Hyundai Hit With Verdict of $15 Million : Courts: A jury holds the Korean auto maker liable for brain damage suffered by a boy wearing a seat belt of defective design in a 1988 Excel.


A 12-year-old Lakewood boy who suffered permanent brain damage in a traffic accident won a $15-million verdict Monday from a jury that concluded that his injuries resulted in part from a defective seat belt design in 1988 Hyundai Excels.

The Los Angeles Superior court jury, which deliberated seven days, ruled that Fountain Valley-based Hyundai Motor America Inc. and its parent company in Korea were responsible for the injuries to Adam Ketchum, even though the seat belt met federal safety standards.

The jury, in a 9-3 ruling, decided that Hyundai's "two-point" seat belt system was defective and that the company failed to warn consumers of the potential dangers the belts posed to children, according to Ketchum's attorney, Mark P. Robinson Jr.

Robinson said the two-point seat belt systems have no lap restraint and can choke the necks of children in automobile accidents. Without a lap belt, the child's hips and head are flung forward, and the chest belt then is forced up against the neck. In Ketchum's case, the belt compressed against his neck, causing him to be brain damaged, blind, mute and paralyzed. Further, Robinson contended, the lack of the lap belt allowed the boy to hit his head on the dashboard.

"This was a tragic case that could have been avoided," Robinson said. "Hyundai had information that the seat belts were dangerous."

Neither Hyundai officials nor their attorneys could be reached for comment after the verdict. During the trial, however, they contended that Ketchum's injuries were caused by his mother, who drove their Hyundai into the back of an illegally parked tractor-trailer on the Del Amo on-ramp of the San Gabriel River Freeway in Lakewood.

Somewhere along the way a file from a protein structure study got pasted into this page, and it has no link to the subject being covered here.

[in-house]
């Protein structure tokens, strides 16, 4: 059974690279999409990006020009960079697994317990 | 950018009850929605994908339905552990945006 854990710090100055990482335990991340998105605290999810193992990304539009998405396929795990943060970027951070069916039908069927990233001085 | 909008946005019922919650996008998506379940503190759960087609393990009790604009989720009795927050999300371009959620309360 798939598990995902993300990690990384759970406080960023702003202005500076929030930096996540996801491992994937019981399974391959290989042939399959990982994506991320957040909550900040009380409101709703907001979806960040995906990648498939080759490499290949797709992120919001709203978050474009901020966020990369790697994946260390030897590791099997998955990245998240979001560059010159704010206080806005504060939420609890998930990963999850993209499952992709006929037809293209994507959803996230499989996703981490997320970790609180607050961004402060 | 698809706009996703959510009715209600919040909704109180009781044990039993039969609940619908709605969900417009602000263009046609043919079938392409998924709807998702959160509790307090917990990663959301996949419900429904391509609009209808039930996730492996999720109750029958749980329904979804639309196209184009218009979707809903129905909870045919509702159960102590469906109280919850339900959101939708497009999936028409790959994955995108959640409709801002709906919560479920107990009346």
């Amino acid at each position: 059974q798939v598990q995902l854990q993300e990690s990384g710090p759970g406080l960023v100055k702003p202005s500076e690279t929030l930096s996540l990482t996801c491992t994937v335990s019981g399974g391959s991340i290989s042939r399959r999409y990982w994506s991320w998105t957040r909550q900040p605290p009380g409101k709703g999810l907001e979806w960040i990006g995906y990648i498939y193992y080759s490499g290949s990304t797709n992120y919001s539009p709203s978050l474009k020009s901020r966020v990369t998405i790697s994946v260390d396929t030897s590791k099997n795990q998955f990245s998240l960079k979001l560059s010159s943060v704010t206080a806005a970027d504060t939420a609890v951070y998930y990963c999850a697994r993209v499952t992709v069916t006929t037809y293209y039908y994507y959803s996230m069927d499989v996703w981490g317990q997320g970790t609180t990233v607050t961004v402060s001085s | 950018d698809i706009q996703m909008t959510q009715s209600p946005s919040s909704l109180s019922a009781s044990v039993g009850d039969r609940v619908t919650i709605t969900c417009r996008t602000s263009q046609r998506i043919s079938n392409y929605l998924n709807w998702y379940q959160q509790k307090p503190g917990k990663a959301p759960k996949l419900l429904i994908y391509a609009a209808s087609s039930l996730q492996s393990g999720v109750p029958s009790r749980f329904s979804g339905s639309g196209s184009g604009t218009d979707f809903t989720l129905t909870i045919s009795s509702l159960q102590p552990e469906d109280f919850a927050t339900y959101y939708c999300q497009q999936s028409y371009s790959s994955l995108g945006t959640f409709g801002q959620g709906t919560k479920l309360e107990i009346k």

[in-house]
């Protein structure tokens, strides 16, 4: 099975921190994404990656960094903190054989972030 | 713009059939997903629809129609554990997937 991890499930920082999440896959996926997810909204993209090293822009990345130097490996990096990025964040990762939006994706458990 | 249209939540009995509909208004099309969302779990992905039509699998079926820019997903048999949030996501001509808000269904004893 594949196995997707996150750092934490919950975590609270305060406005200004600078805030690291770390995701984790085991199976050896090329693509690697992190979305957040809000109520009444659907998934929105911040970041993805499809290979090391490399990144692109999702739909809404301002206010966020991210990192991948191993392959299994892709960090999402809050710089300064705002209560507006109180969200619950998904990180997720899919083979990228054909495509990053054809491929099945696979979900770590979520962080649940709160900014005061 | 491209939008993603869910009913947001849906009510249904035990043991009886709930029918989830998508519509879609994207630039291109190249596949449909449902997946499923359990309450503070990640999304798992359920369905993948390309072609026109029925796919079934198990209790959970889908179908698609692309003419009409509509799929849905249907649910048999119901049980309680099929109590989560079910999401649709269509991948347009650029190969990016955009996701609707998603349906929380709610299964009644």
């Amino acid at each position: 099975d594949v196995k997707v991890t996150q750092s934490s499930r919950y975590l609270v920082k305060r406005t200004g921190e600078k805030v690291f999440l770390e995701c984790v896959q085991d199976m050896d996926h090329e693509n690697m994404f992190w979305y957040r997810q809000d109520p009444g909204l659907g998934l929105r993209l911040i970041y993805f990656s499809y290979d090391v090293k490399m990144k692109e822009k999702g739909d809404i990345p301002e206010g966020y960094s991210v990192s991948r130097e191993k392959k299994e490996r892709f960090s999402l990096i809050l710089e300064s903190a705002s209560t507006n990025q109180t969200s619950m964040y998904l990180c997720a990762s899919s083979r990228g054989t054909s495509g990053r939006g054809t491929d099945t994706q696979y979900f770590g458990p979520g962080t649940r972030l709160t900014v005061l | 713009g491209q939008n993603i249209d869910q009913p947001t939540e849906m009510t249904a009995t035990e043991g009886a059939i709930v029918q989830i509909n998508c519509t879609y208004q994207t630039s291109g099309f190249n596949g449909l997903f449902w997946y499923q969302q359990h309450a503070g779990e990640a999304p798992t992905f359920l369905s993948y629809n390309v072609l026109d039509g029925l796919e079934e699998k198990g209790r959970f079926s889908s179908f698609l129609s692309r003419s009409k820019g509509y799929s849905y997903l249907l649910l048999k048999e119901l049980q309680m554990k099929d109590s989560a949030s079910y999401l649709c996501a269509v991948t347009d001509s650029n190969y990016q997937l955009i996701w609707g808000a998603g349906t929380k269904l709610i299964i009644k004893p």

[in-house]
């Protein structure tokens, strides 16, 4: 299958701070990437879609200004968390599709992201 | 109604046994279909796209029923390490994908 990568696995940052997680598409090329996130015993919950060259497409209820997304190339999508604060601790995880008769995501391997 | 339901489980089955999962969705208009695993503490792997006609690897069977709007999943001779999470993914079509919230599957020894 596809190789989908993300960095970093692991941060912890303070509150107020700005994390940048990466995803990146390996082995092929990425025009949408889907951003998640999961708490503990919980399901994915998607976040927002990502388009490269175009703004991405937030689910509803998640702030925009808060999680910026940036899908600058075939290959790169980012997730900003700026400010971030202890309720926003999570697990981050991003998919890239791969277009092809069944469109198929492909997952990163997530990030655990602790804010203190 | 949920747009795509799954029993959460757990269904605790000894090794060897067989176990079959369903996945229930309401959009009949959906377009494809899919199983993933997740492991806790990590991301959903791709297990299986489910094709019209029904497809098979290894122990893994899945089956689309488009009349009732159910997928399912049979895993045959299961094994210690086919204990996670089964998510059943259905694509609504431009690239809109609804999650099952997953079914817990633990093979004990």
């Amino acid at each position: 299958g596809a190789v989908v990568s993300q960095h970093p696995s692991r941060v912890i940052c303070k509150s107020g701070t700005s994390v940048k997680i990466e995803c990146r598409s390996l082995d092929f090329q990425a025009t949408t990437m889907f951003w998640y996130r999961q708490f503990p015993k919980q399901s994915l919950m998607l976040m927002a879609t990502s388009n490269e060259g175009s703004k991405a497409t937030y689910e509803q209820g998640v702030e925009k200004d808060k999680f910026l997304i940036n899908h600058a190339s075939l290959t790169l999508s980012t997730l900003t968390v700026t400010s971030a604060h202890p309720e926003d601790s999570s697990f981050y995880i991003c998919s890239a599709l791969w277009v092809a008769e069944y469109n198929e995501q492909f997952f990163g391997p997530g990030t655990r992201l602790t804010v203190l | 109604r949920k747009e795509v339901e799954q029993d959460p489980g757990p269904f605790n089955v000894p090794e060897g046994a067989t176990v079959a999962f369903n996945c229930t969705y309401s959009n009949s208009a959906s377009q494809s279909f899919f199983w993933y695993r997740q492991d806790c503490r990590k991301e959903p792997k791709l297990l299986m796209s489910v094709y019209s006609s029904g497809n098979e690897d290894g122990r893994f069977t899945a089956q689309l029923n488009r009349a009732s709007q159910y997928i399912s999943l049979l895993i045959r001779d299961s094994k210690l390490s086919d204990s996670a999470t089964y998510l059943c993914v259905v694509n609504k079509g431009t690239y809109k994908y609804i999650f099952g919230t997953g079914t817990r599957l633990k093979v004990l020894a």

Hyundai attorneys also argued that they were not liable because the seat belt met all federal safety standards.

Robinson, however, contended that Hyundai knew that the belts were dangerous to children and failed to warn people. He said studies from other major automobile companies had found problems with the two-point system. The company's own seat belt engineer testified that Hyundai was aware of the risks, Robinson said.

"No U.S. automobile manufacturer would put them in their cars," Robinson said. He noted that a few Volkswagen Rabbits in 1988 had the two-point seat belt in the front seats but warned consumers that small children should be placed in the back seat which was equipped with lap restraints.

Robinson, who successfully sued the Ford Motor Co. over faulty gas tanks in Pintos in 1978, said Hyundai put a small warning about the seat belts on the sun visor, but it was confusing and did not explain the dangers to children.

Robinson claimed that the addition of a lap restraint in the Excels would have cost the company about $20 per car.

"They didn't want to spend the extra money," he said. Robinson added that the Hyundai attorneys informed him that they plan to appeal the jury's verdict, which was broken down to $13 million in economic damages and $2 million for pain and suffering. After the verdict, Ketchum's father, Robert Ketchum, said he was "flabbergasted" by the jury award.

"I think I've aged 10 years because of this," he said. "I hope that Hyundai will recall the 1987 and 1988 Hyundai Excels because of this and replace those seat belts."

Since the accident, which occurred Sept. 12, 1990, Adam Ketchum has needed constant care. "He can't walk, can't talk, can't see," his father said. Despite Adam's handicaps, the family believes that he is aware of things that occur around him but that he can't express himself. Robert Ketchum said that with the money the jury awarded, he hopes to buy a computer that will help the boy communicate his thoughts.

Before the accident, Adam Ketchum was an extremely bright and energetic boy, his attorney and family said.

"This money will really help take care of him," Robert Ketchum said. "We're very pleased."

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